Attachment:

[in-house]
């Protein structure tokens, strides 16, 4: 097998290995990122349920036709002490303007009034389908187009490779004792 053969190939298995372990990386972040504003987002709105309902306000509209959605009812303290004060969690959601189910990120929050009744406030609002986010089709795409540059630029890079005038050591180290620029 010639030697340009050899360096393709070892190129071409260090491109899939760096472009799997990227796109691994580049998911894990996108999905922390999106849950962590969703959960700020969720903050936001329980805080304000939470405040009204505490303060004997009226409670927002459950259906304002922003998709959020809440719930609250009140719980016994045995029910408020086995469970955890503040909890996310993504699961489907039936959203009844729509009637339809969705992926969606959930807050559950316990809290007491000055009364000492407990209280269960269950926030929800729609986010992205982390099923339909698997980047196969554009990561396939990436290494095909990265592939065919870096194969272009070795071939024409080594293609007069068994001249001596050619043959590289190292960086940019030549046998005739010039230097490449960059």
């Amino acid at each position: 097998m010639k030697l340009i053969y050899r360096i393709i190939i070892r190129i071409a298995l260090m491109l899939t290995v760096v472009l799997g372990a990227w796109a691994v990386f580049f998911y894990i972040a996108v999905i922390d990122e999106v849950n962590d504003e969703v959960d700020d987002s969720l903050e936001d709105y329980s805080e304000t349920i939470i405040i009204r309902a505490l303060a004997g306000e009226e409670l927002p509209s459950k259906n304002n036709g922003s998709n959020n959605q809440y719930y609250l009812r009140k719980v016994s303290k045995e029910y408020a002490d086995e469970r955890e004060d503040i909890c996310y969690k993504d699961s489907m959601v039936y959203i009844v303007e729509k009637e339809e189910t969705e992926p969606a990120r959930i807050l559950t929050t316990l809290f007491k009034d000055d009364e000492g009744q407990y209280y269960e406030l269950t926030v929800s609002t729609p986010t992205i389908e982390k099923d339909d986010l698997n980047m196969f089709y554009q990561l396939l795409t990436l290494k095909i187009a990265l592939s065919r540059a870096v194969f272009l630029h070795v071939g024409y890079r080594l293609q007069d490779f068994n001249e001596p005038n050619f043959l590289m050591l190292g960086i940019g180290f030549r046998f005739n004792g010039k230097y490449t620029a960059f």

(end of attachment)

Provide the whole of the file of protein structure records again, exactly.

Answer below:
[in-house]
């Protein structure tokens, strides 16, 4: 097998290995990122349920036709002490303007009034389908187009490779004792 053969190939298995372990990386972040504003987002709105309902306000509209959605009812303290004060969690959601189910990120929050009744406030609002986010089709795409540059630029890079005038050591180290620029 010639030697340009050899360096393709070892190129071409260090491109899939760096472009799997990227796109691994580049998911894990996108999905922390999106849950962590969703959960700020969720903050936001329980805080304000939470405040009204505490303060004997009226409670927002459950259906304002922003998709959020809440719930609250009140719980016994045995029910408020086995469970955890503040909890996310993504699961489907039936959203009844729509009637339809969705992926969606959930807050559950316990809290007491000055009364000492407990209280269960269950926030929800729609986010992205982390099923339909698997980047196969554009990561396939990436290494095909990265592939065919870096194969272009070795071939024409080594293609007069068994001249001596050619043959590289190292960086940019030549046998005739010039230097490449960059």
């Amino acid at each position: 097998m010639k030697l340009i053969y050899r360096i393709i190939i070892r190129i071409a298995l260090m491109l899939t290995v760096v472009l799997g372990a990227w796109a691994v990386f580049f998911y894990i972040a996108v999905i922390d990122e999106v849950n962590d504003e969703v959960d700020d987002s969720l903050e936001d709105y329980s805080e304000t349920i939470i405040i009204r309902a505490l303060a004997g306000e009226e409670l927002p509209s459950k259906n304002n036709g922003s998709n959020n959605q809440y719930y609250l009812r009140k719980v016994s303290k045995e029910y408020a002490d086995e469970r955890e004060d503040i909890c996310y969690k993504d699961s489907m959601v039936y959203i009844v303007e729509k009637e339809e189910t969705e992926p969606a990120r959930i807050l559950t929050t316990l809290f007491k009034d000055d009364e000492g009744q407990y209280y269960e406030l269950t926030v929800s609002t729609p986010t992205i389908e982390k099923d339909d986010l698997n980047m196969f089709y554009q990561l396939l795409t990436l290494k095909i187009a990265l592939s065919r540059a870096v194969f272009l630029h070795v071939g024409y890079r080594l293609q007069d490779f068994n001249e001596p005038n050619f043959l590289m050591l190292g960086i940019g180290f030549r046998f005739n004792g010039k230097y490449t620029a960059f």